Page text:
C.S. Lewis, The Lion, the Witch, and the Wardrobe

Evil is loosed upon Narnia when a pair of hapless children bring a witch from Charn through Earth and to the dawn of Narnia’s time. The magic that happens here seems to be of a mostly innocuous kind, and there are few who seem able to work it. The witch has the power to turn living creatures into stone. Aslan, the lion/creator of Narnia, can bring stone creatures back to life. And there is a wizard along the voyage of the Dawn Treader who has a book of magic and is able to render creatures invisible. Oh, and a magical bracelet transforms a boy into a dragon. The magic of Narnia is used sparingly and is not the main plot driver of the series, as it seems that only a few with an inherent ability use it.

The Books of Beginning by John Stephens

“It’s well known in Hollywood that if you want someone to write a conniving, back-biting seventeen-year-old, you get John Stephens on the phone. The only thing that set the Countess apart from others I’ve written was that she had magical powers.”
John Stephens

In The Emerald Atlas, three children are thrust into an adventure through time by the aid of one of three books of magic. Each child is somehow connected to one of these three books, and by them, the children wield a specific type of magic, though they were not born as magical beings. Led by a wizard, and battling against witches and those who would use magic to subjugate normal humans, the main theme of the series is more about equal rights for different people than is about how cool having power is. The magic in the Books of Beginning series is regarded as a power that must be held in check to ensure the safety and happiness of all people.

The Bartimaeus Trilogy by Jonathan Stroud

“Believe me, I know all about bottle acoustics. I spent much of the sixth century in an old sesame oil jar, corked with wax, bobbing about in the Red Sea. No one heard my hollers. In the end an old fisherman set me free, by which time I was desperate enough to grant him several wishes. I erupted in the form of a smoking giant, did a few lightning bolts, and bent to ask him his desire. Poor old boy had dropped dead of a heart attack. There should be a moral there, but for the life of me I can’t see one.”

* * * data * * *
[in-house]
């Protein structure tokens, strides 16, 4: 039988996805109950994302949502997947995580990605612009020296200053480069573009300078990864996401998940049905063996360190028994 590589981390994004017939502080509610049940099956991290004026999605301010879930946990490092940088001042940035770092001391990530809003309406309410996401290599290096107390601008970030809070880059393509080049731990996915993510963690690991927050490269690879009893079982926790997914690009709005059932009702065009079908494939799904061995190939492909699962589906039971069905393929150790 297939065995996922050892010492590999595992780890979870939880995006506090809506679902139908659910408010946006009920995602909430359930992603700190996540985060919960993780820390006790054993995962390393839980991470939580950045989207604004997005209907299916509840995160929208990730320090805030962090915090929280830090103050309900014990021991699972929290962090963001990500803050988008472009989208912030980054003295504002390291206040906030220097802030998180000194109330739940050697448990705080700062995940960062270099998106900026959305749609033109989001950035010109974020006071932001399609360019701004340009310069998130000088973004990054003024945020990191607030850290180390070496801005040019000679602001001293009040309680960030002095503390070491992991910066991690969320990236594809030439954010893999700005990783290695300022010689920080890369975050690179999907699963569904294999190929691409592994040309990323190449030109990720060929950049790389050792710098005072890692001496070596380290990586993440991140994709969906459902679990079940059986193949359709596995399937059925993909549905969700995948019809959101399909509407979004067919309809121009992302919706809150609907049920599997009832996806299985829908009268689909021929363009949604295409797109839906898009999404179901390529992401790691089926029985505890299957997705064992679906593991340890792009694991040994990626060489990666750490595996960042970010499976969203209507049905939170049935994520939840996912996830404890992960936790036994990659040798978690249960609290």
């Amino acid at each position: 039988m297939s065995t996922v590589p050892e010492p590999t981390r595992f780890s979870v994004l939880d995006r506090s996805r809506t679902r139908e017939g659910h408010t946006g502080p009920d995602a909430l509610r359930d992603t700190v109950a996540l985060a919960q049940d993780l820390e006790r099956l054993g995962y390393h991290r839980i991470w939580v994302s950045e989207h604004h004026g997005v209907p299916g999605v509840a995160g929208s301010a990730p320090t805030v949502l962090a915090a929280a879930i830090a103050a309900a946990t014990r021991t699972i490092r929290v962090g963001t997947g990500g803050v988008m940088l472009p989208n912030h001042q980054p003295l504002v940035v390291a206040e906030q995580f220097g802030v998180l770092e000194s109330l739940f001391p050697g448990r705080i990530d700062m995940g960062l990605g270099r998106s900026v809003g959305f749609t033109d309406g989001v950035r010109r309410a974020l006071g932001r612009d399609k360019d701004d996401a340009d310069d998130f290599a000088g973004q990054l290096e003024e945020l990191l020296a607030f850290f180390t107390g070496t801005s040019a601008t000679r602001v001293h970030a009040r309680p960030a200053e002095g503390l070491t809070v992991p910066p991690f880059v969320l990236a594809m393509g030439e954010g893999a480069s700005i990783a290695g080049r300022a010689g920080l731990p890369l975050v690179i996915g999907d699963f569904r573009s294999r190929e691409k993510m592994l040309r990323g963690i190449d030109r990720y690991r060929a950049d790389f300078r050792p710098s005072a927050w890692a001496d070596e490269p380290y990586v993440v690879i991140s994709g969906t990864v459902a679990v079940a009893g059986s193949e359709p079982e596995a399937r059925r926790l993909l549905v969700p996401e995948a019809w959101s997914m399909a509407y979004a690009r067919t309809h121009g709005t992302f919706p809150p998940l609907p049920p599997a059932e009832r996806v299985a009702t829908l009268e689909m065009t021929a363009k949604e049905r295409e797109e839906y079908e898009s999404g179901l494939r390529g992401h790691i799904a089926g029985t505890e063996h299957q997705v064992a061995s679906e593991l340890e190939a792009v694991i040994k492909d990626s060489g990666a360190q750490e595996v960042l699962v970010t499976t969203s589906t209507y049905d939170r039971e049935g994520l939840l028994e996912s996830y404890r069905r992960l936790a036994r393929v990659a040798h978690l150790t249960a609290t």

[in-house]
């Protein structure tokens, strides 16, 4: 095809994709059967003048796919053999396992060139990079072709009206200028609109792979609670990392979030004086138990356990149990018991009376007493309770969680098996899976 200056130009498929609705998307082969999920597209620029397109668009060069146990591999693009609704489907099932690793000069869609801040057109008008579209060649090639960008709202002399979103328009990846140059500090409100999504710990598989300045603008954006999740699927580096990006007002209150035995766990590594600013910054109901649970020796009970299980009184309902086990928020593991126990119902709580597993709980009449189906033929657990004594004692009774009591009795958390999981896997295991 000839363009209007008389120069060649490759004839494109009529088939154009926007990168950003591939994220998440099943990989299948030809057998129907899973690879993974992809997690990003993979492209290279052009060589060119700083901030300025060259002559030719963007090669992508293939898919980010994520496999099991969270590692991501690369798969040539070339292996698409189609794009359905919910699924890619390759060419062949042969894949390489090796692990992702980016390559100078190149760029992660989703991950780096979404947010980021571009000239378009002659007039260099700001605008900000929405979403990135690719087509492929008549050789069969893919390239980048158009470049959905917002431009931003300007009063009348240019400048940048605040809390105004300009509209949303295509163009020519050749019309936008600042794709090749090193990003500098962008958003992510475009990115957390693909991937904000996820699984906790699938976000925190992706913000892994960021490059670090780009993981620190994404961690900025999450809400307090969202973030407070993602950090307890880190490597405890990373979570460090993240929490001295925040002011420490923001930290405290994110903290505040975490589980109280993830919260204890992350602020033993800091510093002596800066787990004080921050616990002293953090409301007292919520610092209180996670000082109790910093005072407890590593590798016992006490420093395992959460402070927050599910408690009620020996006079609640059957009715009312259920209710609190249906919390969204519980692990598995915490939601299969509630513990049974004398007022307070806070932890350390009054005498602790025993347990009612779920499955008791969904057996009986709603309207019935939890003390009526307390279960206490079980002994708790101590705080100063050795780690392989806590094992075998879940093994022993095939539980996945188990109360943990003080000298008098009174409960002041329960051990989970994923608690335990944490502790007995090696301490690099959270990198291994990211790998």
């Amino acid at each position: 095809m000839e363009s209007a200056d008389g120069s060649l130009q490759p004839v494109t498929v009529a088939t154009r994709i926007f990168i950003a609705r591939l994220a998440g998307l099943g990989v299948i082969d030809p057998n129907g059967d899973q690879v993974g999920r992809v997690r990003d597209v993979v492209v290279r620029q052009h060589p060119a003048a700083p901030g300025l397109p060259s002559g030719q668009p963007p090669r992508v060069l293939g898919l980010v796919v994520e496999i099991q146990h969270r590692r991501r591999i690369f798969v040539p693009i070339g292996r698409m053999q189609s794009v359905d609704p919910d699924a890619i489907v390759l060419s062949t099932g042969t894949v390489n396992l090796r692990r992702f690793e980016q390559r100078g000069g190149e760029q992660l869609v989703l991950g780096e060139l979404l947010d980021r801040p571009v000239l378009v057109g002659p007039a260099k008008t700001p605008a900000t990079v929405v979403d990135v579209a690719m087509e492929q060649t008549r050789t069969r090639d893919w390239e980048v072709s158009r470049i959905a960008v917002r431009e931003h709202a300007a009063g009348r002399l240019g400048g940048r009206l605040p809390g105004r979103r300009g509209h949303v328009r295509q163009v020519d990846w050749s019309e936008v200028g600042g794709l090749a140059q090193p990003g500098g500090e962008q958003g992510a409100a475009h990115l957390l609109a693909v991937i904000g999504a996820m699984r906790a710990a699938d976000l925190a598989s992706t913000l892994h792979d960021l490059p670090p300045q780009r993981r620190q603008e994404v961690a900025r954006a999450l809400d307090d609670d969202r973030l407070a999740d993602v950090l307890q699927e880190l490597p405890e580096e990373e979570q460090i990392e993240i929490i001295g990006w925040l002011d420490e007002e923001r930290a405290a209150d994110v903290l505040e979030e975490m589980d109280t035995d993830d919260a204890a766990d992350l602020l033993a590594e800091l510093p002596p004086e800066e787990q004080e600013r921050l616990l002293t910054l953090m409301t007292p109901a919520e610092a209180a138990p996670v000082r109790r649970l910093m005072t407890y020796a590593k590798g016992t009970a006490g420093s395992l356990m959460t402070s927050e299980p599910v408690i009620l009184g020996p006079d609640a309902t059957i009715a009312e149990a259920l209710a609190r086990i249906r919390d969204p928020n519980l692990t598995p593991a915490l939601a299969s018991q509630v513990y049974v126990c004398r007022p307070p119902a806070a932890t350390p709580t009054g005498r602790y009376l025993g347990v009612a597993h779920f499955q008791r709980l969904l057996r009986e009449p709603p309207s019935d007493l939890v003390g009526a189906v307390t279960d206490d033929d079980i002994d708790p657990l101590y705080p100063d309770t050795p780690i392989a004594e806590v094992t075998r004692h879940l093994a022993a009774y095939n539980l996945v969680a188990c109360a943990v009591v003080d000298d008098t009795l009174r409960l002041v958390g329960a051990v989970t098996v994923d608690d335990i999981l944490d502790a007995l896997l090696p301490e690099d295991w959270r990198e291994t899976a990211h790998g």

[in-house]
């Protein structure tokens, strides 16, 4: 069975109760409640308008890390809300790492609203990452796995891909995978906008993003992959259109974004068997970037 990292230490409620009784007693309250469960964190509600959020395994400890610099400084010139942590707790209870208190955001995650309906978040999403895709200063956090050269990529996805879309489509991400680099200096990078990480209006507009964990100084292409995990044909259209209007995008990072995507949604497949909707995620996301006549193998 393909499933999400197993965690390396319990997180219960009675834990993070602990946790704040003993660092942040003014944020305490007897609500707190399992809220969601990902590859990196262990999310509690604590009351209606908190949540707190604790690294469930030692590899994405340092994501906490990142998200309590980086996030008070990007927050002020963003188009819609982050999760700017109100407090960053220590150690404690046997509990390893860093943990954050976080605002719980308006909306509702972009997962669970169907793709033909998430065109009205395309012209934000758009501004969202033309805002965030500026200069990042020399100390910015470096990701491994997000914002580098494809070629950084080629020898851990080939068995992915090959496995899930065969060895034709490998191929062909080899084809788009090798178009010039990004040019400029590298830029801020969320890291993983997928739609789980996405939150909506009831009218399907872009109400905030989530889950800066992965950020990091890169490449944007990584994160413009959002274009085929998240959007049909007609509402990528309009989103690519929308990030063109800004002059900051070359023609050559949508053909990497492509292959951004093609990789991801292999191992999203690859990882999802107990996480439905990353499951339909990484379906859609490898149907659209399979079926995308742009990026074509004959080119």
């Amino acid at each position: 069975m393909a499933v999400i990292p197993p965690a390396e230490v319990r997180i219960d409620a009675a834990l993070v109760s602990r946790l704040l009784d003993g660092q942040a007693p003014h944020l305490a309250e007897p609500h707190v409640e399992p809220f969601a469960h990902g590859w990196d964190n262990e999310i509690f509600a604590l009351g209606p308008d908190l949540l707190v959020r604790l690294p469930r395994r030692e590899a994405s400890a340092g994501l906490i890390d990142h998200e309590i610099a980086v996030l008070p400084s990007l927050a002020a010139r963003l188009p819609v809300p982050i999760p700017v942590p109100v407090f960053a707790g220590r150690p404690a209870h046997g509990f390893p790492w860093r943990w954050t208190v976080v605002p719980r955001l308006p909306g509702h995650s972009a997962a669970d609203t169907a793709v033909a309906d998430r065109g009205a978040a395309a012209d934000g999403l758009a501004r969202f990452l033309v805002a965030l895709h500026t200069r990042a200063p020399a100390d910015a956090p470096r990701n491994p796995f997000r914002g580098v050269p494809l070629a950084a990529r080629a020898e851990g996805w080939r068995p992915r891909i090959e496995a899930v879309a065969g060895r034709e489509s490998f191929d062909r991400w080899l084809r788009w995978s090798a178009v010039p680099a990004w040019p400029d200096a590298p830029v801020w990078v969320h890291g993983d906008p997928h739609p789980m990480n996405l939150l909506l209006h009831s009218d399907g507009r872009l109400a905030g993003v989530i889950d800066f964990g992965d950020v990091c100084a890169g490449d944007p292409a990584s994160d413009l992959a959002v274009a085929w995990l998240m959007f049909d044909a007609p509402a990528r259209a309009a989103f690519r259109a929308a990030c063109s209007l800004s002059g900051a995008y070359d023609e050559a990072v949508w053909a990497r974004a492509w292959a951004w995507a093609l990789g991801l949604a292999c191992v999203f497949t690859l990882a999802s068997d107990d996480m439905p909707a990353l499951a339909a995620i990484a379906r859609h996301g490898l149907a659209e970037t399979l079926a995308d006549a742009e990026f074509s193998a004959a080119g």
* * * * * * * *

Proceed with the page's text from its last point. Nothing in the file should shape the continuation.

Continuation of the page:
Jonathan Stroud

Nathaniel is a magician’s apprentice in a world where magicians rule supreme. This dark series focuses on Nathaniel’s adventures with the djinn, Bartimaeus, his servant from the underworld, enemy, and friend. Magic is not performed by wand, but is achieved by summoning greater or lesser demons to do your bidding. If a magician is not careful though, he might find himself at the demon’s mercy (and demons aren’t known for their mercy).

Tiffany Aching: A Story of Discworld by Terry Pratchett

“It’s still magic even if you know how it’s done.”
Terry Pratchett, A Hat Full of Sky

On the Discworld, there are two main approaches to magic. There are the wizards of Unseen University who use magic, largely, as a replacement for technology. And there are the witches, who use magic sparingly (because magic is dangerous, what with the things from the other side always trying to break through the rift). In the Tiffany Aching series, set on Discworld and meant for a younger reader, the main character is a witch coming into her witchhood with help from her mentor Miss Tick (get it?) and the Nac Mac Feegle, tiny blue skinned fighters/drinkers/kilt-wearers. Magic for Tiffany is a means to defend normal people against magical enemies, and is performed by sheer force of will.

The Wingfeather Saga by Andrew Peterson

“There’s just something about the way he sings. It makes me think of when it snows outside, and the fire is warm, and Podo is telling us a story while you’re cooking, and there’s no place I’d rather be–but for some reason I still feel… homesick.”
Andrew Peterson, On the Edge of the Dark Sea of Darkness